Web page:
Period

the watches on Amazon or at COSTCO are/were ILLEGAL.
The first-sale doctrine plays an important role in U.S. copyright and trademark law by limiting certain rights of a copyright or trademark owner

Copyright law grants a copyright owner an exclusive right "to distribute copies"

The distribution right allows the copyright owner to seek redress from any member in the chain of distribution

The decision has been characterized as a loss for consumers in the sense that manufacturers will better be able to control the prices of their goods when the grey market cannot serve as competition




It was a typical Costco deal, almost too good to be true: Authentic Omega “Seamaster” watches, suggested retail price $1,995, on sale for just $1,299. Unfortunately, the watches bore a tiny, copyrighted globe emblem on the back. And that allowed lawyers for Omega owner Swatch Group to pounce. They sued Costco for copyright violation in July 2004, and won an injunction barring the warehouse retailer from selling the otherwise legit Omegas.

In 2013 the US Supreme Court sided with Omega.
The Supreme Court split down the middle in a rare 4-4 ruling upholding the lower court’s ruling against Costco

Costco was selling the watches it legitimately acquired outside the United States for about a 40% discount.

The Supreme Court said this is illegal.
 

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there is NO such thing as a "Grey Market"
the "Grey Market" IS a Black Market
reference the legal judgement against COSTCO by Omega.

AD's selling their extra pieces on Amazon IS Black Market, try to get a warranty from the manufacturer on an Amazon purchased piece.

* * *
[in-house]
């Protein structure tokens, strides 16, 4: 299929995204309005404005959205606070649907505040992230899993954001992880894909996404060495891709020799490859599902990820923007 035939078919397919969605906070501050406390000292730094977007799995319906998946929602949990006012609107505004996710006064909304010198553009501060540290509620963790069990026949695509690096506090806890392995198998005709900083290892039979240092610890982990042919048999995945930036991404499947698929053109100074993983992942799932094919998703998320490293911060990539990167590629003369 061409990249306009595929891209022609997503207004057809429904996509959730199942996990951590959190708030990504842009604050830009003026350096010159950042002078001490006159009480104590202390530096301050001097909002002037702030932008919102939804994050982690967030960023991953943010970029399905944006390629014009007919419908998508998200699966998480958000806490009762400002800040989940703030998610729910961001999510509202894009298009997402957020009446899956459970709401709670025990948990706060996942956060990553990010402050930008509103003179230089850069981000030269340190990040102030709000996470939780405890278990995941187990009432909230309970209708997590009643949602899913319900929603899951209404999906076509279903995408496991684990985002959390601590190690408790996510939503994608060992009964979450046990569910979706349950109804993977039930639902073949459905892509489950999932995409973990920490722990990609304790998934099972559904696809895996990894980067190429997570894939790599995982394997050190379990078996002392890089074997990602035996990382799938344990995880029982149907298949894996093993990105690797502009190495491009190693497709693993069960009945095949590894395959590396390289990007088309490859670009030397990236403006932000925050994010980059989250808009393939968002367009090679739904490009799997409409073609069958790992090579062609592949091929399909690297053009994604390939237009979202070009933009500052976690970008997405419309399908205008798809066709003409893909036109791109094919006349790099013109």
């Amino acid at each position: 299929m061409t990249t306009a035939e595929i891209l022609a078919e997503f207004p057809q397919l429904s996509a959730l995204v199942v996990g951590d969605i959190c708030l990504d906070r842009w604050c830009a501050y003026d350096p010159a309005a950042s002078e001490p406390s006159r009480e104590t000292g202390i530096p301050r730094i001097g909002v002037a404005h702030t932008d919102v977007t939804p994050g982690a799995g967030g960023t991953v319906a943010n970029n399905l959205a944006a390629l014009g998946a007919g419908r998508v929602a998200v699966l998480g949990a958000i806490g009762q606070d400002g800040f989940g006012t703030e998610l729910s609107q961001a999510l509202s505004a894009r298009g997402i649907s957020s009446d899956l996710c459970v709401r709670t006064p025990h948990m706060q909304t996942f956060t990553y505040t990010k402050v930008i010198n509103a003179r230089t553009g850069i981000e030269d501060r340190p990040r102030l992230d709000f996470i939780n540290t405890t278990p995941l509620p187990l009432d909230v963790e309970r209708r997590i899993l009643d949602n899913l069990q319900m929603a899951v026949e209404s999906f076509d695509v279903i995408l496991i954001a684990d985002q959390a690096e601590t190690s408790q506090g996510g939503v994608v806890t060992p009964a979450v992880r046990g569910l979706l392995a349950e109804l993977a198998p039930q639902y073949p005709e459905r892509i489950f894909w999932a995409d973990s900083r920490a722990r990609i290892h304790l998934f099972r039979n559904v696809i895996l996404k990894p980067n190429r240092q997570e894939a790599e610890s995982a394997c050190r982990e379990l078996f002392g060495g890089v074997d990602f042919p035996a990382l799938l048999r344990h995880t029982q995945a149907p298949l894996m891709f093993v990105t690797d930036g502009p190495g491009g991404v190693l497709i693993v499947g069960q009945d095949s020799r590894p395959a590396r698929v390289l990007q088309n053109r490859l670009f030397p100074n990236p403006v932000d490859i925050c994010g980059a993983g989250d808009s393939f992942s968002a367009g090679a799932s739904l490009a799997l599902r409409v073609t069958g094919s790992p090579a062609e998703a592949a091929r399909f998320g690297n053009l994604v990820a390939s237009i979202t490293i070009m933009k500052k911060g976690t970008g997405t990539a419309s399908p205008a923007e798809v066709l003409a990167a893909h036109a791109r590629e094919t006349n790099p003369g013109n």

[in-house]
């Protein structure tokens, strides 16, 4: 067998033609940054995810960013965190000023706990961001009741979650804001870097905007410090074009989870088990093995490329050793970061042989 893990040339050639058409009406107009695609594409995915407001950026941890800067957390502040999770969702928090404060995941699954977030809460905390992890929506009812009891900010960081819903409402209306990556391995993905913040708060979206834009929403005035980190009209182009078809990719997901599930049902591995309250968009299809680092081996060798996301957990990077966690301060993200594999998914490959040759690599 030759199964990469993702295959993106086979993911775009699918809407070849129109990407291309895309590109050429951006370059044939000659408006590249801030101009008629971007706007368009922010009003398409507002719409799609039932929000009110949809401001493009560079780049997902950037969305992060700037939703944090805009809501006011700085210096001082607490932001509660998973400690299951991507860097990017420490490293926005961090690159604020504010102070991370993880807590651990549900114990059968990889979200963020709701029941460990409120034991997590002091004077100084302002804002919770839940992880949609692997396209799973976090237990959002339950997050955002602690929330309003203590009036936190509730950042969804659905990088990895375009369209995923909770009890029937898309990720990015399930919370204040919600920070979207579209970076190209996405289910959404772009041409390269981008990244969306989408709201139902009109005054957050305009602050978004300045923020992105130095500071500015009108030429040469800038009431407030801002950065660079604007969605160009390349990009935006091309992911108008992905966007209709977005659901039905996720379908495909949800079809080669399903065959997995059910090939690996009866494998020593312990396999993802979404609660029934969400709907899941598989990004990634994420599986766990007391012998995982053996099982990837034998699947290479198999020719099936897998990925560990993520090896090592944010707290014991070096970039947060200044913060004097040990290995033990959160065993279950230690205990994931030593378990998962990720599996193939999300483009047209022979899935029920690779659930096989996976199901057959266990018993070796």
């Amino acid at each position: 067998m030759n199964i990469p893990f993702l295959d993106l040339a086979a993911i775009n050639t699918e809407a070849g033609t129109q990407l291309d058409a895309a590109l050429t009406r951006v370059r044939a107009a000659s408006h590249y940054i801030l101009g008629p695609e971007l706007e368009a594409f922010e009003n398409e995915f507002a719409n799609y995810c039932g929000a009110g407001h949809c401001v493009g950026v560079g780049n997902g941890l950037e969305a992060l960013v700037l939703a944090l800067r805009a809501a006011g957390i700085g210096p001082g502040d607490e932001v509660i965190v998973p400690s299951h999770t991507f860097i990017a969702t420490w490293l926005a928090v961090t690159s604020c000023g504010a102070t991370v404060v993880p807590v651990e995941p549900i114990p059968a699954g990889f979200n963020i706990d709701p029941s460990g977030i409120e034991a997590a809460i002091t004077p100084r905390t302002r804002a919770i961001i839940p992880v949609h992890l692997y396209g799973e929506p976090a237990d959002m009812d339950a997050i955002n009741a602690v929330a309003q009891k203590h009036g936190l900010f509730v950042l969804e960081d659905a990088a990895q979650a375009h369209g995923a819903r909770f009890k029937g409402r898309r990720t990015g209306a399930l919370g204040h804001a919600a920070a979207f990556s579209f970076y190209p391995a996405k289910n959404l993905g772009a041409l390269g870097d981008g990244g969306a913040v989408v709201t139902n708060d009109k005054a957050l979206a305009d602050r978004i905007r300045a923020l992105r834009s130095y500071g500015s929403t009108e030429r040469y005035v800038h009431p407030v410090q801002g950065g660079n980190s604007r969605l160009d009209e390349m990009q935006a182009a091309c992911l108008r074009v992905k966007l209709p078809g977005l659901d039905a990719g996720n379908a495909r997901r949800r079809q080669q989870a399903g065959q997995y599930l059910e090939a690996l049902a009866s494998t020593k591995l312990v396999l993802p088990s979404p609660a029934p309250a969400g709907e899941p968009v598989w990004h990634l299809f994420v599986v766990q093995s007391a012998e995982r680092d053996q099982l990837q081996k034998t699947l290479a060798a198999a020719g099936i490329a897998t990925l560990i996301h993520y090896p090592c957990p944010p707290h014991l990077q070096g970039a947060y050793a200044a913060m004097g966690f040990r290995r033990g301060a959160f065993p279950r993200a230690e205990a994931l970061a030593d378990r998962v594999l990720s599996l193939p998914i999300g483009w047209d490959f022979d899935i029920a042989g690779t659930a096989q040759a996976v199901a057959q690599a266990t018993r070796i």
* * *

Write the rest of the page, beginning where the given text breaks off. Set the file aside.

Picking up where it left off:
Please cite where the 9th Circuit holds that all non-AD channels are black markets.
 

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"a market employing irregular but not illegal methods"

---
again; reference the legal court's judgement against COSTCO in favour of Omega; the courts said it is ILLEGAL for an AD to re-sell their pieces.
Period

the watches on Amazon or at COSTCO are/were ILLEGAL.
Interesting to note that it was Omega SA v Costco and not Omega v ENE limited (the grey market which costco bought the watches from). The case did not set a precedent, nor was it against a grey market setting.
 

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Discussion Starter · #60 ·
"a market employing irregular but not illegal methods"

---
again; reference the legal court's judgement against COSTCO in favour of Omega; the courts said it is ILLEGAL for an AD to re-sell their pieces.
Period

the watches on Amazon or at COSTCO are/were ILLEGAL.
The first-sale doctrine plays an important role in U.S. copyright and trademark law by limiting certain rights of a copyright or trademark owner

Copyright law grants a copyright owner an exclusive right "to distribute copies"

The distribution right allows the copyright owner to seek redress from any member in the chain of distribution

The decision has been characterized as a loss for consumers in the sense that manufacturers will better be able to control the prices of their goods when the grey market cannot serve as competition




It was a typical Costco deal, almost too good to be true: Authentic Omega “Seamaster” watches, suggested retail price $1,995, on sale for just $1,299. Unfortunately, the watches bore a tiny, copyrighted globe emblem on the back. And that allowed lawyers for Omega owner Swatch Group to pounce. They sued Costco for copyright violation in July 2004, and won an injunction barring the warehouse retailer from selling the otherwise legit Omegas.

In 2013 the US Supreme Court sided with Omega.